Apr. 16 The Holy Virgins and Martyrs Agape, Irene, and Chiona

Bulletin as of April 15 2024

The holy martyrs Agape, Irene, and Chiona were sisters who lived at the end of the third century to the beginning of the fourth century, near the Italian city of Aquilea. They were orphaned at an early age. St. Chiona (“snow” in Greek) preserved the purity of her baptism according to the words of the Prophet-King David, “You will wash me, and I will be whiter than snow” (Ps 50/51: 7). St. Irene (“peace” in Greek) preserved the peace of Christ within herself and manifested it to others, according to the Savior’s word, “My peace I give you” (John 14:27). St. Agape (“love” in Greek) loved God with all her heart, and her neighbor as herself (Mt. 22: 37-39).


As lambs you were led through martyrdom to Christ, the Shepherd and Lamb. You ran the race and kept the faith. Therefore, with joyful hearts we celebrate your holy memory, O most worthy martyrs, and we glorify Christ. 


Having pledged yourselves to the Lord so gracefully, you made an offering of your blood at your martyrdom. O holy martyrs, you have been admitted to heaven’s banquet hall and to the splendid brilliance of the Light himself. As we celebrate your memory, we bless the Savior and we cry out to you: Pray to the Lord for all of us. 


Acts 8: 5-17

In those days, Philip went down to the town of Samaria and there proclaimed the Messiah. Without exception, the crowds that heard Philip and saw the miracles he performed attended closely to what he had to say. There were many who had unclean spirits, which came out shrieking loudly. Many others were paralytics or cripples, and these were cured. The rejoicing in that town rose to fever pitch.

A certain man named Simon had been practicing magic in the town and holding the Samaritans spellbound. He passed himself off as someone of great importance. People from every rank of society were paying attention to him. “He is the power of the great God,” they said. Those who followed him had been under the spell of his magic over a long period; but once they began to believe in the good news that Philip preached about the kingdom of God and the name of Jesus Christ, men and women alike accepted baptism. Even Simon believed. He was baptized like the rest and became a devoted follower of Philip. He watched the signs and the great miracles as they occurred, and was quite carried away.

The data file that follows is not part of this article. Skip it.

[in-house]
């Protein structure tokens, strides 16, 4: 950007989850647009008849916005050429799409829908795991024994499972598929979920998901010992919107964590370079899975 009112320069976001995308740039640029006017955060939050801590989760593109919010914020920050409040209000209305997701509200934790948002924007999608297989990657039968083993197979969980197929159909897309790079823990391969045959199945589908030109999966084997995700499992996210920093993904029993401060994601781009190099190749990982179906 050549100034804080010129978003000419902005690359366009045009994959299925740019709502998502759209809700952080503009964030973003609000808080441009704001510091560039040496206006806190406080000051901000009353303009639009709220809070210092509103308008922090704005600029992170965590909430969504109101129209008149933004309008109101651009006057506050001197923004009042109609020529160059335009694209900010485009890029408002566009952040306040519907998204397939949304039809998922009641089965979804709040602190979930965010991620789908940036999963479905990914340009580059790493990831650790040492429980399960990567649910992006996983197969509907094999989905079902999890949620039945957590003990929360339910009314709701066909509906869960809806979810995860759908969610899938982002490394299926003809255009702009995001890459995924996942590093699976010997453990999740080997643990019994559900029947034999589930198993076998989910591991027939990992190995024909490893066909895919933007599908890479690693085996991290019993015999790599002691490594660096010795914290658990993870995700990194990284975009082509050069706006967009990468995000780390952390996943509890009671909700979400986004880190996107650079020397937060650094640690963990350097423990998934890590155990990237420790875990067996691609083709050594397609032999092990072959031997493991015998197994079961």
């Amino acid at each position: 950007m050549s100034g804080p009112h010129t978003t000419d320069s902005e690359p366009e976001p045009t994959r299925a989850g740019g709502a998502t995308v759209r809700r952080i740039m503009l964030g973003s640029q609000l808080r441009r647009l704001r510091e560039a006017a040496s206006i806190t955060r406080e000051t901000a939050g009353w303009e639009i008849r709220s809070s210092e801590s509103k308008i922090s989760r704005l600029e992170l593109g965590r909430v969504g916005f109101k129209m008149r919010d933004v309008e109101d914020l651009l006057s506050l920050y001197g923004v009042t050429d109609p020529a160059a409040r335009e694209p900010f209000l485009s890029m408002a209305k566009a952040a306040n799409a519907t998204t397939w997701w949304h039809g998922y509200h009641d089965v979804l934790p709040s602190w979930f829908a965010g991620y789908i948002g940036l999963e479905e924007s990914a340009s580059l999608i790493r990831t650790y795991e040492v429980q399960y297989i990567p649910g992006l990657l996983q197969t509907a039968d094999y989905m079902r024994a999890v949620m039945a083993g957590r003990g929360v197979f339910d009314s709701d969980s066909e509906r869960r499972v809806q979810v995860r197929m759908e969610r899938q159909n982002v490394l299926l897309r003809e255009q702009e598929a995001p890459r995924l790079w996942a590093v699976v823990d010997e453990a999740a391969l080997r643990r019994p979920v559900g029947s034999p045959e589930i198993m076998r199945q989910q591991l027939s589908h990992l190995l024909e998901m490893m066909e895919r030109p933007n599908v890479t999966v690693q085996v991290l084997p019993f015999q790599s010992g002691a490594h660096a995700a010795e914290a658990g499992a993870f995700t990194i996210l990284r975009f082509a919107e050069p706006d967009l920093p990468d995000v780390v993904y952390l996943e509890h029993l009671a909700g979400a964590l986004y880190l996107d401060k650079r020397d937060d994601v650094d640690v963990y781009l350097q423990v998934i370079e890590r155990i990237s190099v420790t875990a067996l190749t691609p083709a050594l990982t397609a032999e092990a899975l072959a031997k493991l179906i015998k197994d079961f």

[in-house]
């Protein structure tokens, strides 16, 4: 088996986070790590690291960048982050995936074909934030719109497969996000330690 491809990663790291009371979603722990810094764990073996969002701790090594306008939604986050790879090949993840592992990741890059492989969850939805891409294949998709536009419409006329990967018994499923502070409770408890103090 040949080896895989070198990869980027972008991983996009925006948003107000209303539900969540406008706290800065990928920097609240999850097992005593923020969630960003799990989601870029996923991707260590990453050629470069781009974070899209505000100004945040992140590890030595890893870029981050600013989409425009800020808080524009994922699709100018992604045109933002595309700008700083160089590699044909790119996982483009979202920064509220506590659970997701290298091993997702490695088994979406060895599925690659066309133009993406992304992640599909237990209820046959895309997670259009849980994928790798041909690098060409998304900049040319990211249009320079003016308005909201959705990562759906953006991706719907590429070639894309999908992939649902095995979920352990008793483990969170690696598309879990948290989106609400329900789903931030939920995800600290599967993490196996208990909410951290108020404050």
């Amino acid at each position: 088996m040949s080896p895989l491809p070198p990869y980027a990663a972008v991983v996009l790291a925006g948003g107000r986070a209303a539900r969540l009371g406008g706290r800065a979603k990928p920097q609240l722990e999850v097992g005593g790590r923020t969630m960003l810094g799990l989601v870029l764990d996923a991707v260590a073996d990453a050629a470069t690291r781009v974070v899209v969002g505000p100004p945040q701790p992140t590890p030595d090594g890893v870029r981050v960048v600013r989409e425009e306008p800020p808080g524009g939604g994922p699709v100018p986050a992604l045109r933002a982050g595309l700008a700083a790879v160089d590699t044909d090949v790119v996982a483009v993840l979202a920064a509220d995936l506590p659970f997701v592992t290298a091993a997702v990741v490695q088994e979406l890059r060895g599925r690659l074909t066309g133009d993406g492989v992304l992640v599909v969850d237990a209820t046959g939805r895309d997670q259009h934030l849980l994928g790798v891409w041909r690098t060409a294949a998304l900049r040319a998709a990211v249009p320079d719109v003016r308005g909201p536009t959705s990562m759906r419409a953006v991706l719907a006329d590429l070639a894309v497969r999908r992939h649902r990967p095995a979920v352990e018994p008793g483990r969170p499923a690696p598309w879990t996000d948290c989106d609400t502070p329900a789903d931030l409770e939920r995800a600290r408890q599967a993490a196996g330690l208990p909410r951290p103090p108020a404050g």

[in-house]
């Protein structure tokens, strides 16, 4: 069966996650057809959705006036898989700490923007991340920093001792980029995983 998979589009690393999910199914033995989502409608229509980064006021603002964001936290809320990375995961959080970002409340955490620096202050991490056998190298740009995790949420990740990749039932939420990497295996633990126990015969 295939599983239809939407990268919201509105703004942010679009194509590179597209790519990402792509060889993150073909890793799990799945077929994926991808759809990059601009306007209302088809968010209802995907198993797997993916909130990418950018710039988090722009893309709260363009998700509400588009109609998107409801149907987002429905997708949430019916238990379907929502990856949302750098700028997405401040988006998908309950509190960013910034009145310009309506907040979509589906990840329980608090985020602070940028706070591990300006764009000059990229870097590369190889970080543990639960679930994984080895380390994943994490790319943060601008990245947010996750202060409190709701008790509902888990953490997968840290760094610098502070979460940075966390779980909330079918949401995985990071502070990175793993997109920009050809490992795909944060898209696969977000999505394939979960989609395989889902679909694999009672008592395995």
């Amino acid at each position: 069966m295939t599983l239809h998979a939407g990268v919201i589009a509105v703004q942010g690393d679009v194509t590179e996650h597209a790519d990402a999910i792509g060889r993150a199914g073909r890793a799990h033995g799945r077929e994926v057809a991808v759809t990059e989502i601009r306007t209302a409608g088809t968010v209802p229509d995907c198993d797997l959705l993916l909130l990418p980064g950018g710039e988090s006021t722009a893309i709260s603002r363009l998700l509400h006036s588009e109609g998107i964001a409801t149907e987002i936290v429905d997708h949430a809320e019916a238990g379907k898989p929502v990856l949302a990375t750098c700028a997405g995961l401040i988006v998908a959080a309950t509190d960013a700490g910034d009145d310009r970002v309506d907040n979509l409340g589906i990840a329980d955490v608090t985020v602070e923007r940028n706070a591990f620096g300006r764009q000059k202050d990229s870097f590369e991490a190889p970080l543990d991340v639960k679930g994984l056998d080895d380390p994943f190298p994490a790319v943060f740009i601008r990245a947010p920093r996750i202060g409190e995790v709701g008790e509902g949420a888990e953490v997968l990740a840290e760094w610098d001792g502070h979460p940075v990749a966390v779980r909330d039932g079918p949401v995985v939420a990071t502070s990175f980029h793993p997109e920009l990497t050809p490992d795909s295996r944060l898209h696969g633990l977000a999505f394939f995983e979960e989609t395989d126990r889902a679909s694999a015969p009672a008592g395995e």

When the apostles in Jerusalem heard that Samaria had accepted the word of God, they sent Peter and John to them. The two went down to these people and prayed that they might receive the Holy Spirit. It had not as yet come down upon any of them since they had only been baptized in the name of the Lord Jesus. The pair upon arriving imposed hands on them and they received the Holy Spirit. 


John 6: 27-33

At that time Jesus said to the people coming to him, “You should not be working for perishable food but for food that remains unto life eternal, food which the Son of Man will give you; it is on him that God the Father has set his seal.” At this they said to him, “What must we do to perform the works of God?” Jesus replied: “This is the work of God: have faith in the One whom he sent.”

They asked him, “So that we can put faith in you, what sign are you going to perform for us to see? What is the ‘work’ you do? Our ancestors had manna to eat in the desert; according to Scripture, ‘He gave them bread from heavens to eat.’”

Jesus said to them: “I solemnly assure you, it was not Moses who gave you bread from the heavens; it is my Father who gives the real heavenly bread. God’s bread comes down from heaven and gives life to the world.”

Icon courtesy of Jack Figel, Eastern Christian Publications – ecpubs.com

Monday, April 15 –

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